Thursday, March 22, 2012

A Realistic Understanding of True Military Audacity

Does Joe Biden’s buffoonery know no ends?

He was at it again at a $400,000 Democrat fund raiser in New Jersey last night, extolling the military audacity and daring of Obama in taking down Osama bin Laden (again), when he gushed
You can go back 500 years.  You cannot find a more audacious plan.  Never knowing for certain.  We never had more than a 48 percent probability that he was there.  Do any one of you have a doubt that if that raid failed that this guy would be a one-term president?
First, let us examine that Biden’s idea of risk is entirely political.  (Incidentally, I have a background in this area of operations, and 48% against a target such as this is good odds.)  Never mind that real lives of our troops are at stake – what counts for him is the impact on whether Obama can be re-elected.  He is entirely tone-deaf to the moral ramifications of sending men in harm’s way.  The operators themselves on this mission were likely delighted when they discovered enroute who was the target, and I can easily imagine thousands who would have leapt at the chance to take their place.  They are the ones who understood and undertook the real risk.  Biden’s conflating of the two is reprehensible.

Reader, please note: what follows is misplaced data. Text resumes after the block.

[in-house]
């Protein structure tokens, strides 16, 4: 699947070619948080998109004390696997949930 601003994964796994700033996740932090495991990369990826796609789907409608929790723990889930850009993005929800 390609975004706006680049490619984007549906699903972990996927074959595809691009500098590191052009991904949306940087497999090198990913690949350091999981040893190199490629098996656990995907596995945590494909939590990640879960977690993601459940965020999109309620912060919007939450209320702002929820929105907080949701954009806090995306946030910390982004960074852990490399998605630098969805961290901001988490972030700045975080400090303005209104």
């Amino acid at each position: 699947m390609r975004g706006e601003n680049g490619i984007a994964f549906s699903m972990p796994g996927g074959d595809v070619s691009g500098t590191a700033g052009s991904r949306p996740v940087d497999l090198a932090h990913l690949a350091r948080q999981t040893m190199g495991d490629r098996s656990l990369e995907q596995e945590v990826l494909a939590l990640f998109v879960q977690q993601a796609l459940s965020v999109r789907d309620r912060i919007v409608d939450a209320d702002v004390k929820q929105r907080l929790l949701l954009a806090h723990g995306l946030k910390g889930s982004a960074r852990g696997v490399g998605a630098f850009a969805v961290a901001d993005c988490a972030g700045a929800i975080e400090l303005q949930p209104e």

Had bin Laden not have been at the objective, there would be practically the same diplomatic difficulties in our brittle relationship with Pakistan.  A far more devastating political risk to Obama would be when it leaked – and it would – that he had a chance to take a shot at bin Laden but ‘went wobbly’ at the last moment (as the great Margaret Thatcher would have put it).  What is developing, despite the efforts of the Democrat establishment and the media (but I repeat myself), is that Obama actually did dither over the decision, and it was likely then-CIA Director Leon Panetta (who had operational control over the mission) who gave the order to roll in hot on the target.

But the heart of the comment is the ridiculous declaration that this was the most audacious plan in 500 years.  So this decision – not the raid itself, mind you, but the decision – ranks above this small collection of other military endeavors: